Application Security , Cybercrime , Fraud Management & Cybercrime

Malware Exploits Livestream App

'BioPass' Targets Chinese Gambling Companies' Clients
Malware Exploits Livestream App
An image from Open Broadcaster Software Studio, which attackers are exploiting (Source: YouTube)

Newly uncovered malware dubbed "BioPass" is targeting Chinese online gambling companies to capture private data from their clients, Trend Micro says. The malware exploits popular livestreaming and video recording app Open Broadcaster Software Studio to steal victims' web browser and instant messaging data, which can potentially be used for further exploitation.

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The attacks begin by using watering-hole techniques, in which victims are tricked into downloading a malware loader disguised as a legitimate installer for Adobe Flash Player or Microsoft Silverlight, Trend Micro says.

The downloaded file is actually either a Cobalt Strike shellcode or BioPass remote access Trojan compiled in Python programming language. "BioPass RAT possesses basic features found in other malware, such as file system assessment, remote desktop access, file exfiltration and shell command execution," the report notes. "It also has the ability to compromise the private information of its victims by stealing web browser and instant messaging client data."

Trend Micro researchers discovered two variants of BioPass, indicating the malware is likely at its development stage. Although the malware still appears to be in the early stages of development, the report notes that BioPass is highly sophisticated in terms of its capabilities.

Infection Tactics

Hackers first perform malicious JavaScript injection to a victim's online support chat page, the researchers say. The injected script then scans the host system by sending HTTP requests to a list of ports. "If it receives any response with an expected string from these ports, the script will stop. This step is likely designed to avoid attacking an already infected victim," Trend Micro notes. "We found that the BioPass RAT has the ability to open an HTTP service running on localhost on a port chosen from a hard-coded list. This functionality allows the script to identify whether the victim has already been infected by their malware."

If the scanning finds that a device already has been infected by BioPass, the malware will then replace the content of the original page with that of the attacker's, which will then show the victims an error messaging asking them to download a not-in-use versions of Flash installer or a Silverlight installer, both of which are malicious loaders, the Trend Micro report notes.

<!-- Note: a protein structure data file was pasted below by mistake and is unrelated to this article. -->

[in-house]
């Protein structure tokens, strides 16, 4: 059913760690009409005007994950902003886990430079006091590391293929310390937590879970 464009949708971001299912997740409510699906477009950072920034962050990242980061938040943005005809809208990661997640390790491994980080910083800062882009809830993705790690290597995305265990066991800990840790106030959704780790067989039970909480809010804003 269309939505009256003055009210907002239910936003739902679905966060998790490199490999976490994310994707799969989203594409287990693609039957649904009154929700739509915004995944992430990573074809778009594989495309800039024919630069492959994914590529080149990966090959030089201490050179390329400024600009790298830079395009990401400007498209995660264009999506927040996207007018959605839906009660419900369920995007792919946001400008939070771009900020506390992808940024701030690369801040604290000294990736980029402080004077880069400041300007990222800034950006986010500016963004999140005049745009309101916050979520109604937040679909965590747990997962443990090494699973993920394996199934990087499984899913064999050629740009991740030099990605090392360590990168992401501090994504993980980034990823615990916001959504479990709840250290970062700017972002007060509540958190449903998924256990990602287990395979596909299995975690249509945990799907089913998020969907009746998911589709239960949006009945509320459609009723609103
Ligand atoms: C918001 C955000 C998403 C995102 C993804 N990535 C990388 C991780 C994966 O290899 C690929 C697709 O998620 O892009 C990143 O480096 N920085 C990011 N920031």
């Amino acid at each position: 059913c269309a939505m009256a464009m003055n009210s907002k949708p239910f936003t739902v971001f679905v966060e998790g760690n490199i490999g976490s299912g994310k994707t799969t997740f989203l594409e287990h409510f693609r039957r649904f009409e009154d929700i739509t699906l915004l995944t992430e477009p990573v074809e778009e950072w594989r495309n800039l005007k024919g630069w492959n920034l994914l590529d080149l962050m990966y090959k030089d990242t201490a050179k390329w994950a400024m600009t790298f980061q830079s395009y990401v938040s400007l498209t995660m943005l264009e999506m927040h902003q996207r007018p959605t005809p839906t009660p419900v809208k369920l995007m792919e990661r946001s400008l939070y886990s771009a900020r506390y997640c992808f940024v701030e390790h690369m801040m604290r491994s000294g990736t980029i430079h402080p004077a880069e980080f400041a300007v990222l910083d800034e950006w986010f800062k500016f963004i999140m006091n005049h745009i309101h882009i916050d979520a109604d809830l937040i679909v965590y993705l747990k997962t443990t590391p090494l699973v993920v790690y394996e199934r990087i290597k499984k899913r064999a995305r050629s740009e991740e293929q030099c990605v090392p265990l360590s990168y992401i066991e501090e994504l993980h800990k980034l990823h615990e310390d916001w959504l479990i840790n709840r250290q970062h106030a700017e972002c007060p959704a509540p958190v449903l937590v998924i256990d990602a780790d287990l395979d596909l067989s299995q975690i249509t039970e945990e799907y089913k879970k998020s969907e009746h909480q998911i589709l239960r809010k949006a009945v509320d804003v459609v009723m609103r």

The loaders then download malicious versions of the legitimate applications that are hosted on Alibaba Cloud OSS on an attacker-controlled account, according to the report.

When executed, BioPass performs certain scheduled tasks, such as replacing the content, spying on predefined ports and marking the infected machine to avoid targeting again.

The malware then collects information about the victim's system, access keys, endpoint address and the bucket name for Alibaba Cloud OSS and monitors the victim’s desktop via RTMP livestreaming to the cloud, Trend Micro notes.

In the final stage of the attack, the malware communicates with its command-and-control server.

Connection to Winnti

BioPass appears to be linked to the Chinese advanced persistent threat group Winnti - which is also known as APT41, Wicked Spider, Winnti Umbrella and Barium - based on the similarities between their infrastructures, Trend Micro says. These includes similarities in certificates used for signing the loader. "These certificates are likely stolen from game studios in South Korea and Taiwan. It is well known that the Winnti Group has previously used stolen certificates from game studios to sign its malware," the report notes.

Further analysis of the certificates revealed they were being used by malware called Derusbi that has previously been linked to the Winnti Group. In addition, Cobalt Strike loader used by the malware has also been attributed to Winnti.

A recent report by security firm Group-IB found Winnti was behind the breach of SITA, an international provider of IT services for the air transport industry worldwide, which led to customer data at Air India and other airlines being compromised (see: Report: China-Connected APT41 Likely Behind Attacks on Airlines ).

In January, researchers at Positive Technologies uncovered a Winnti cyberespionage campaign that targeted victims in Hong Kong and Russia (see: Chinese Hacking Group Deploys Backdoor).

About the Author

Akshaya Asokan

Akshaya Asokan

Senior Correspondent, ISMG

Asokan is a U.K.-based senior correspondent for Information Security Media Group's global news desk. She previously worked with IDG and other publications, reporting on developments in technology, minority rights and education.

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